THE leader of Ryedale District Council (RDC) has said the authority’s decision to increase council tax is “bonkers” and “morally wrong”.

Cllr Keane Duncan had urged members to back a freeze for the next financial year at a meeting of the full council last Thursday.

However, fellow councillors argued not increasing the tax was a short-term measure and the extra funding should be invested on climate change issues. The average Band D property in the area will now pay £5 more.

Cllr Duncan said: “Ryedale is sitting on a £15 million fortune. We are a small council and this amount equates to almost twice our annual revenue budget.

“With such a large amount of money in the bank, it is morally wrong to subject households to yet another tax increase. It’s a bonkers course of action that will likely rancour with Ryedale taxpayers. Our proposal to freeze bills equated to a cut in real terms for all households, and it is shame it wasn’t supported.”

Liberal Cllr Joy Andrews had questioned at the meeting what would happen if further cuts in funding where made.

“The New Homes Bonus may cease to exist and Government grants may not happen - there are so many uncertainties,” she said.

Fellow Liberal Cllr John Clark put forward an amendment, that was later defeated, that the extra funding of £110,000 could be spent on fighting climate change with the appointment of a dedicated officer.

Independent Cllr Lindsay Burr said that although she welcomed the possibility of extra spending on the environmental issues she was opposed to an increase in council tax.

Cllr Burr said: “Of course I want the council to deliver on big projects, but I really feel there is no need to increase council tax this year and we should give residents a break.”

Liberal Democrat Cllr Di Keal said it was very sad that, after the council voted to increase council tax, the Conservatives then voted down a proposal to spend the money raised to take forward our work on tackling climate change.

She said: “Climate change is the biggest issue facing society today and everyone, including RDC needs to do their bit to tackle it.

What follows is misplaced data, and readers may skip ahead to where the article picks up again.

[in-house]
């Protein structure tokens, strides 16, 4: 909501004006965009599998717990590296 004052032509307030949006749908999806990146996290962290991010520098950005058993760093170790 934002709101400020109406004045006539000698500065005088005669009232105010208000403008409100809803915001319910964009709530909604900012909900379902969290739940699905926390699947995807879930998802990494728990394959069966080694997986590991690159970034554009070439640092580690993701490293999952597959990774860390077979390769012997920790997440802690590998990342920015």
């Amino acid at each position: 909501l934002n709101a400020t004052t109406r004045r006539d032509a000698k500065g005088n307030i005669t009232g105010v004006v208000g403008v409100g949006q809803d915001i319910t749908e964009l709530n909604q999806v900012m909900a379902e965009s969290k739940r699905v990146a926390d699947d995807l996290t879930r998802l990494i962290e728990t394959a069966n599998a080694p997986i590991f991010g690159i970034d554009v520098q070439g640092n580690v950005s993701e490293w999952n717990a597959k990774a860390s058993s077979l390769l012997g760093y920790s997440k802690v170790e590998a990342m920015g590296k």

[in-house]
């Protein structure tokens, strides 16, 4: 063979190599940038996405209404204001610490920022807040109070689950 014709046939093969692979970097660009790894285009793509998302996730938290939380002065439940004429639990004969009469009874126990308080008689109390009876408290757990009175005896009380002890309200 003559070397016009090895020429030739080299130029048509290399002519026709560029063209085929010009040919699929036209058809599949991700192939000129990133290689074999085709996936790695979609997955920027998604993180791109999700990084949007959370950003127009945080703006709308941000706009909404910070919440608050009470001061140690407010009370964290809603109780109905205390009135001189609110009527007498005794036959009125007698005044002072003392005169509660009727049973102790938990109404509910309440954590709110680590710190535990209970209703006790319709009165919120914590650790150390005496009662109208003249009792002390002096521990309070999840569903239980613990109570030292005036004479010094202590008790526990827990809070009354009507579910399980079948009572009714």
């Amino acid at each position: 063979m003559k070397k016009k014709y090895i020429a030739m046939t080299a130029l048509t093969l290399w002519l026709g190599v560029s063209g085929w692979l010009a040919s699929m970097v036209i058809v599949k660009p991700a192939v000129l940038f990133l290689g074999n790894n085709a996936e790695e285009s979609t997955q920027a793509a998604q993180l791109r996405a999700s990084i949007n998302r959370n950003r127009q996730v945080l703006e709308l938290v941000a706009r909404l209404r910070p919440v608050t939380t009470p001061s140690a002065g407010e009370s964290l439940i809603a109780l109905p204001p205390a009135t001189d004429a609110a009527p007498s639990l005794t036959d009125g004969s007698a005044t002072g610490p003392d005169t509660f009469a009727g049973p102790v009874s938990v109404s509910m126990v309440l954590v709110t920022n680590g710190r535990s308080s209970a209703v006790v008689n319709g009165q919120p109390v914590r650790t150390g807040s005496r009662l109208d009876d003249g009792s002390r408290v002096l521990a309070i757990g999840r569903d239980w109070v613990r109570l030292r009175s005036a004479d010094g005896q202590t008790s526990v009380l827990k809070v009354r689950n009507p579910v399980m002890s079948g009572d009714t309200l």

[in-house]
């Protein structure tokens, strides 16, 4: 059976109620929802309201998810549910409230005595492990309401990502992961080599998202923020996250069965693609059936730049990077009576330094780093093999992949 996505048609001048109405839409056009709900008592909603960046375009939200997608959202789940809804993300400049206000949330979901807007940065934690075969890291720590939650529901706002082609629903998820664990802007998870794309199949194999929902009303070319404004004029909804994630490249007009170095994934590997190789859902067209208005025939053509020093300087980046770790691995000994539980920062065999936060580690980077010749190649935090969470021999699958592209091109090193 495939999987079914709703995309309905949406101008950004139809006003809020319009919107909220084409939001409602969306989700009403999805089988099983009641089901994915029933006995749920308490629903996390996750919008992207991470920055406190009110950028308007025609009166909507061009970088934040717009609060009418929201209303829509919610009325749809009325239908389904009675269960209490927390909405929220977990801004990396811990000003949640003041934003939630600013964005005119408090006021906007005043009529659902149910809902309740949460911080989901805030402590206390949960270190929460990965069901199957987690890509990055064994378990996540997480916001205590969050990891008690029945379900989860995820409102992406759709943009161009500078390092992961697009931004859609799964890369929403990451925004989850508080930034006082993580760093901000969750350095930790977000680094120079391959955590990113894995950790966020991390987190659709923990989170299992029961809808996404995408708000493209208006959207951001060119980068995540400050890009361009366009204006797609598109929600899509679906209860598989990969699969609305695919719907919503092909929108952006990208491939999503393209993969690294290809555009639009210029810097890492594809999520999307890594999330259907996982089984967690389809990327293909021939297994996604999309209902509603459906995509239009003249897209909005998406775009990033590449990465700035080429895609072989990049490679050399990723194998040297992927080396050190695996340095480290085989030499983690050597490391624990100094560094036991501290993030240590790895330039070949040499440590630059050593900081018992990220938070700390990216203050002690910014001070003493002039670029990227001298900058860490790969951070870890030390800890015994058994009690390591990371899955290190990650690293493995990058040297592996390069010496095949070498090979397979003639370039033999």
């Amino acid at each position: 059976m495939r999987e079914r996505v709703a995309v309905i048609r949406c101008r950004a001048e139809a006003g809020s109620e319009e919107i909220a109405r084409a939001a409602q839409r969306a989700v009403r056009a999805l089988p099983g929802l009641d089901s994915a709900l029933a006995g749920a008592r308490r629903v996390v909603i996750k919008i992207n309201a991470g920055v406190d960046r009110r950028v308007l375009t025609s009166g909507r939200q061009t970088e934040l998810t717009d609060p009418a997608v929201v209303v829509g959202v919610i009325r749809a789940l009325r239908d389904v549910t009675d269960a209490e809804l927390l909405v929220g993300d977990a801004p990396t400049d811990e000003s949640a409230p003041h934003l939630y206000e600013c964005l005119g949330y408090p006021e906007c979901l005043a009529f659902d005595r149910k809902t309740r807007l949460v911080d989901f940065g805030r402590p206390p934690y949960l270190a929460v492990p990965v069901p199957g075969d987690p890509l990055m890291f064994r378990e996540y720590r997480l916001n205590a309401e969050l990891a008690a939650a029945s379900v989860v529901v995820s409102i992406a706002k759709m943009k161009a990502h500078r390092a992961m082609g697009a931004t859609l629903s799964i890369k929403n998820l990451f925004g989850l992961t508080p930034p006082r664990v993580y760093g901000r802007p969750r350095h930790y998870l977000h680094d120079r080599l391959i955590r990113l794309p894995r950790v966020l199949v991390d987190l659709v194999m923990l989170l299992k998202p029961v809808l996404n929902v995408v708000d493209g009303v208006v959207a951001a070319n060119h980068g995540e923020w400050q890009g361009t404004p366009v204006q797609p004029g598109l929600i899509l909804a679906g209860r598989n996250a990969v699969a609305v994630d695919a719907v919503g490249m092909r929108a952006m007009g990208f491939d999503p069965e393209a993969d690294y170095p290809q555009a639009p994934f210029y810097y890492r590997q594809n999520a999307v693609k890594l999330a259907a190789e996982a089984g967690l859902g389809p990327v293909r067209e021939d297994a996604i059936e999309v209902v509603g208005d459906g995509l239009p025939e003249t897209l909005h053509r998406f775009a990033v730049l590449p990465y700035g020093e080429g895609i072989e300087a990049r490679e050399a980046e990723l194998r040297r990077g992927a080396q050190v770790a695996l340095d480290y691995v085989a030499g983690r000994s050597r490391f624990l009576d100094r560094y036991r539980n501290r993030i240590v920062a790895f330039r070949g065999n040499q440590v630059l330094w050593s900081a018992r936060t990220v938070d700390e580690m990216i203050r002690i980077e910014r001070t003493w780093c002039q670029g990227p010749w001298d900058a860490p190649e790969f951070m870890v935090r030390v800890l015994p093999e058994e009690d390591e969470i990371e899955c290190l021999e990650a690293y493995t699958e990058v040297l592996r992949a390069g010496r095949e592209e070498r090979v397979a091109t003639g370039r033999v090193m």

“We have a Climate Change Plan and have declared a Climate Emergency - we now need to take urgent action and the £110,000 that will be raised from the council tax would have gone some way to kick-start this work.

“Instead the money will just go into the council’s coffers until such time as it’s decided what to spend it on.

“Ryedale has a number of priorities that it wants to deliver on housing, economic development and infrastructure - but fighting climate change has to be at the top of the list.”

RDC approved a budget of £7.9m, including more than £600,000 extra investment in services and a staff pay rise.

Last week North Yorkshire County Council (NYCC) agreed a council tax rise of 3.99 per cent – including a two per cent social care precept.

County Cllr Gareth Dadd, NYCC’s deputy leader and executive member for finance, said: “The reality is that two of our biggest areas of spend are now significantly underfunded.

“Adults who need social care and children with special educational needs are some for the most vulnerable people we look after and the services we offer can be life-saving and life-changing. We want the best for our residents.

“Alongside those challenges we have to identify a further £40 million in savings over the next four years.

“The budget report sets out plans for £21m of that but we still have £19m to find.

“We need financial clarity so we are not planning in the dark.”

There will also be increases to the amount residents pay for police and fire services. North Yorkshire’s Police Fire and Crime Commissioner confirmed the precept for police will rise by 3.9 per cent and the fire service will rise by two per cent.